Area civic leaders and city heads heard from Arkansas’ leader in economic development during three special sessions at the Alma Community Center on Wednesday.
Mike Preston, executive director of the Arkansas Economic Development Commission, spoke directly to the Alma Planning Commission and its visionary group, Alma Rotary Club and several mayors on Alma’s economic assets and ways the area could work toward economic growth.
Preston, who was appointed to the position by Gov. Asa Hutchinson in March 2015, is regarded as the leading advocate for economic development, said State Rep. Charlotte Douglas, who introduced Preston to his audience.
“What I’ve been most impressed about,” Douglas said during the introduction, “is what Mr. Preston and Mr. Hutchinson have been doing in reaching out to other countries, because it’s not just about what we do here - we live in a global economy.”
In his first year with AEDC, Preston and Hutchinson made business recruitment trips to Cuba, Japan, China, France, Germany, New York City and Silicon Valley, Preston said. The results of those trips are more than 100 companies locating or expanding operations in Arkansas, $2 billion in capital investment and the creation of 6,000 new jobs, he said.
Preston spoke on the topic of a global economy, and what Alma can do to market itself worldwide.
“You’ve got to think of Alma and Crawford and Sebastian counties with really a regional approach,” Preston said. “You have to present yourselves as much bigger than you really are.”
Preston extolled some of the assets of the area, such as river, railroad and interstate access, and told his audience the best way to bring companies to the area is to create building mega-sites that are ready to be developed.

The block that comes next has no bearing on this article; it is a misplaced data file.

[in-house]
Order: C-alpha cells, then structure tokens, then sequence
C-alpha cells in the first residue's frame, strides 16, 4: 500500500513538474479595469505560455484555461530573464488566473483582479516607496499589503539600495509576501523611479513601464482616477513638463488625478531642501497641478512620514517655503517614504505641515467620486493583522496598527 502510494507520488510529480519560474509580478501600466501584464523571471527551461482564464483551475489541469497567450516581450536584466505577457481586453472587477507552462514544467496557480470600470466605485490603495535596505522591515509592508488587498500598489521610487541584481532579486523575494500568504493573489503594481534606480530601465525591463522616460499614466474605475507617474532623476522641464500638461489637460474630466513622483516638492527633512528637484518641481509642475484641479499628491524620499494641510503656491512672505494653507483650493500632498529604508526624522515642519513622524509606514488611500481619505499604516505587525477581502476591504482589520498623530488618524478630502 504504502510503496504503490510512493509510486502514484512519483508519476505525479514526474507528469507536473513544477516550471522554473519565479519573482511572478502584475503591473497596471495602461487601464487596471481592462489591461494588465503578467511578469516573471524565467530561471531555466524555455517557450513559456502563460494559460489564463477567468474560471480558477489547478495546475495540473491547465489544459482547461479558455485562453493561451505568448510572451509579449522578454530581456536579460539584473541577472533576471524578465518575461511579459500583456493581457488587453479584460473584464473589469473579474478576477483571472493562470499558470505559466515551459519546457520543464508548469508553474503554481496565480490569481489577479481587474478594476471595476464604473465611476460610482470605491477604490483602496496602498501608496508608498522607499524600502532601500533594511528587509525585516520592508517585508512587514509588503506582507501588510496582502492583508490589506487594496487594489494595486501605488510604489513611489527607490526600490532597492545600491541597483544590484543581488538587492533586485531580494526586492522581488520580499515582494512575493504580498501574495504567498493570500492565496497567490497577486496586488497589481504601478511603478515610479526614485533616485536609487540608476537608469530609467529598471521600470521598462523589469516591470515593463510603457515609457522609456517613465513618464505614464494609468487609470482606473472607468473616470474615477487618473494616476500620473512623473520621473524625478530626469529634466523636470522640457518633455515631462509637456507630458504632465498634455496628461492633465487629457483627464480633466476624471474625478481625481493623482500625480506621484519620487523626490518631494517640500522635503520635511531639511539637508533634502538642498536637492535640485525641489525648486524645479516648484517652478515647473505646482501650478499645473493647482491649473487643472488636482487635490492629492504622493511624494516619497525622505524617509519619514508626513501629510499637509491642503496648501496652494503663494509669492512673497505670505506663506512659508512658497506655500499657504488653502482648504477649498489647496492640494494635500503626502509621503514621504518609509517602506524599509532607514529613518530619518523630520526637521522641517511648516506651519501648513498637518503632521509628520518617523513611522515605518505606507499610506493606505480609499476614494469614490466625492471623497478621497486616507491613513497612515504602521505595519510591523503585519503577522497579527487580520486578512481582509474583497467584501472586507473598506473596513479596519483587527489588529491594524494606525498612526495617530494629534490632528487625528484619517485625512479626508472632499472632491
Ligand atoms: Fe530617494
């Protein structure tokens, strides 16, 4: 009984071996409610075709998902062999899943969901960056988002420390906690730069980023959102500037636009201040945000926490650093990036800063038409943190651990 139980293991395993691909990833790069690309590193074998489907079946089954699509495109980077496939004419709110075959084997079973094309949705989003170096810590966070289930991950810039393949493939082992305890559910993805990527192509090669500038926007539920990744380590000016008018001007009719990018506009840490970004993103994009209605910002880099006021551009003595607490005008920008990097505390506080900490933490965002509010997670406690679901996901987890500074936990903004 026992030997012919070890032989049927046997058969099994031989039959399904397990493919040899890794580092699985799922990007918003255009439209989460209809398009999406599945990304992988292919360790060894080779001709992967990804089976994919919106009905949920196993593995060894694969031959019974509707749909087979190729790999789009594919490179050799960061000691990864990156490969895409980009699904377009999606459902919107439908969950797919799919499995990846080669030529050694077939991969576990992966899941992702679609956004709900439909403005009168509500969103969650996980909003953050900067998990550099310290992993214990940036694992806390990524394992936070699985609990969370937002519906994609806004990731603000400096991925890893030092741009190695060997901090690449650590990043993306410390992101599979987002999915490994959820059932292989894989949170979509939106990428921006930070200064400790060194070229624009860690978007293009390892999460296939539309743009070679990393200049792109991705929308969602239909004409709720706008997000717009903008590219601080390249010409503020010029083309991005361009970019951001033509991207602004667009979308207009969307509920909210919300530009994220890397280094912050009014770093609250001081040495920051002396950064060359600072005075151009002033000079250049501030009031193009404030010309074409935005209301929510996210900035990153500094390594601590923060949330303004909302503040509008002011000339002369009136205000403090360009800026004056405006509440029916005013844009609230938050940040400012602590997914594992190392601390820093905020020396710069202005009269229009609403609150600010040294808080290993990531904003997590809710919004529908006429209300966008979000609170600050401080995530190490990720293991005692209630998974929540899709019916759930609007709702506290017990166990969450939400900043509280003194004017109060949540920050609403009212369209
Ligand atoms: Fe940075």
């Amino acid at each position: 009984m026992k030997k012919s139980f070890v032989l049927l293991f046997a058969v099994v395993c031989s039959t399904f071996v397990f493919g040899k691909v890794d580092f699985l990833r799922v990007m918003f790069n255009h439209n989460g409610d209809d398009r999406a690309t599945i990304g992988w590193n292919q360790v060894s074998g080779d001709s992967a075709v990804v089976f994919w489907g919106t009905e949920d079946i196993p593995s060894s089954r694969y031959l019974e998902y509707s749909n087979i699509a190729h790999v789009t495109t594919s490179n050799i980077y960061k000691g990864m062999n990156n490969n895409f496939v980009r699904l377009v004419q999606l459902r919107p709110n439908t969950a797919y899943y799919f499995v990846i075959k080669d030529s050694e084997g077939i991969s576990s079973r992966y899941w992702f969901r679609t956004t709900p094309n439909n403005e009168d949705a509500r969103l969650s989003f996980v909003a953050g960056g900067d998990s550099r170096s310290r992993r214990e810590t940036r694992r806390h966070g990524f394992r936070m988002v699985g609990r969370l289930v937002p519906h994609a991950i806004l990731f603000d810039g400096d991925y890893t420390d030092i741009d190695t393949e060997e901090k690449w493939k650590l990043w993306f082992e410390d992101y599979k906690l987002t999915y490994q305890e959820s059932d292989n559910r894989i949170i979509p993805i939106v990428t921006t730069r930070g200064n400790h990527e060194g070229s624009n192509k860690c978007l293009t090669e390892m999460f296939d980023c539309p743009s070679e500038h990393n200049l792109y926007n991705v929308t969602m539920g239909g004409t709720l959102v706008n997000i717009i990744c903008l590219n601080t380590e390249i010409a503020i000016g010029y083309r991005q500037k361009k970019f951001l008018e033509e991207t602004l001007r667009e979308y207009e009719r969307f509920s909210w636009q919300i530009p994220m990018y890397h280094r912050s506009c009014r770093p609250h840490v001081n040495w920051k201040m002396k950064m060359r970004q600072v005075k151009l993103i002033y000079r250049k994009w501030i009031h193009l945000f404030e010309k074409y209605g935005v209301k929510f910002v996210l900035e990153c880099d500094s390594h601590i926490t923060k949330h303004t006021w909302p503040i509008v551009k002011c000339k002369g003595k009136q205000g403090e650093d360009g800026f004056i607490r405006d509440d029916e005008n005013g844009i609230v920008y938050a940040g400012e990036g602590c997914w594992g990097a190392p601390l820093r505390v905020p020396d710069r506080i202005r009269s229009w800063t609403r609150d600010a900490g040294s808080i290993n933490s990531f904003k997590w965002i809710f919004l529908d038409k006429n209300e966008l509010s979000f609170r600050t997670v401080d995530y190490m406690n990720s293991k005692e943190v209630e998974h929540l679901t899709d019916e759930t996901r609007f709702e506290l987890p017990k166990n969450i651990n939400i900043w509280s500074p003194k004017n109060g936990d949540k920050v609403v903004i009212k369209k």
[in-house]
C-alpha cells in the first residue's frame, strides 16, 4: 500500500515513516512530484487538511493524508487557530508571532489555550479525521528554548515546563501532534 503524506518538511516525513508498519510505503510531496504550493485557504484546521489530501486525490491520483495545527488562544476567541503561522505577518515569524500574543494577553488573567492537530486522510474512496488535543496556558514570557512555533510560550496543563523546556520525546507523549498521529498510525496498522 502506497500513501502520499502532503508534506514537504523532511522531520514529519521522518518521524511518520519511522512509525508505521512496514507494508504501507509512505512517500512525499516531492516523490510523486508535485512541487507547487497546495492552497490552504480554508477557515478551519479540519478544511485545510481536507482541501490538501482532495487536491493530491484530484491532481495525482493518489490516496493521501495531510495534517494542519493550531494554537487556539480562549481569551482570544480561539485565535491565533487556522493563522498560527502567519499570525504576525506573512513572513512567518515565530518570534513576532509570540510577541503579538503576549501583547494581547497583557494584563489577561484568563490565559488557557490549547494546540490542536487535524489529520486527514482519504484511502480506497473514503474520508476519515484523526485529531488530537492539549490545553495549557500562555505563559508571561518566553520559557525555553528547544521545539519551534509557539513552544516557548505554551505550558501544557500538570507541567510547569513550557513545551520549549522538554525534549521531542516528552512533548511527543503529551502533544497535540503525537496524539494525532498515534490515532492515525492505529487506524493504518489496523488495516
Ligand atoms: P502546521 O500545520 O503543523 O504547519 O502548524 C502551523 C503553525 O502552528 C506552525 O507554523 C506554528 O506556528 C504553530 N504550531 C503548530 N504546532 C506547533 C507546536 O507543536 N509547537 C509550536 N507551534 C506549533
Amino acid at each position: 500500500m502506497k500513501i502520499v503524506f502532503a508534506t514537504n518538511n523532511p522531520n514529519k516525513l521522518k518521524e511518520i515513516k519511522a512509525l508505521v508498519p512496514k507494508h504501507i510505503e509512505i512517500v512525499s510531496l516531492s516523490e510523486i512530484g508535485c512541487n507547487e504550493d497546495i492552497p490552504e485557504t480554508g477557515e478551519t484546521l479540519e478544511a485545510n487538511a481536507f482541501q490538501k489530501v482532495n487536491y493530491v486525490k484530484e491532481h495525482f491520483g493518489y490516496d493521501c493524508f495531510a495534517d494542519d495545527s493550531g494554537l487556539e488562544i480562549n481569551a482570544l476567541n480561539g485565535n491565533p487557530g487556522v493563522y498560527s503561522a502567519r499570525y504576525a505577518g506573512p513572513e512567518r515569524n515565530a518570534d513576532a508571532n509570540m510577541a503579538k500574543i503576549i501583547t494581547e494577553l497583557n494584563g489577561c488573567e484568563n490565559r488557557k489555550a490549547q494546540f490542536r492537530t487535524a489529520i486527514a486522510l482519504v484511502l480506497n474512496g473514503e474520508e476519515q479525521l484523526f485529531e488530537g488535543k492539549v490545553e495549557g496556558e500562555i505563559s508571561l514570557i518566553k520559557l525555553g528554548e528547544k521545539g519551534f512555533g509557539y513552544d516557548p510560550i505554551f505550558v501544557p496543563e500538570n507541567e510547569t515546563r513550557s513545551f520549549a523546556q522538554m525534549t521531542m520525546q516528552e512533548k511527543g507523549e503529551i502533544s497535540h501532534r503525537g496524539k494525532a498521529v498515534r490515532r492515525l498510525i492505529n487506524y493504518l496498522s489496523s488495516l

Even if Alma does not grow a large industrial base, it can still do well in housing by presenting itself as a vibrant community with a high quality of life for its residents with green spaces and a bustling downtown to attract younger professionals, Preston said.
“Part of the objective of a planning commission is thinking about the next generation and what’s attractive to them,” Preston said.
Douglas asked how area leaders could package the region’s qualities and what help they might expect at the state level.
“Tell us what’s going to be great about your community, help us with marketing,” Preston said. “Be proud of your city, brag about it.”
Information about the area and its attractions would go on the state’s website and be promoted globally, Preston said. The state could also work with the community on prepping potential industrial sites, he said.
Ed Thicksten, a former state representative and member of Alma’s visionary group, worked with Douglas to bring Preston to Alma, he said.
Thicksten wanted Preston to bring some new ideas to Alma, along with a statewide perspective, he said.
Preston heard from those attending the meetings before he spoke, and most said they were looking to see Alma grow and prosper.
“You can really see the attitudes in Alma changing over the last few years,” said Brian Huff, the newly installed Alma Area Chamber of Commerce director. “Everyone is ready for growth and for Alma to change, I think.”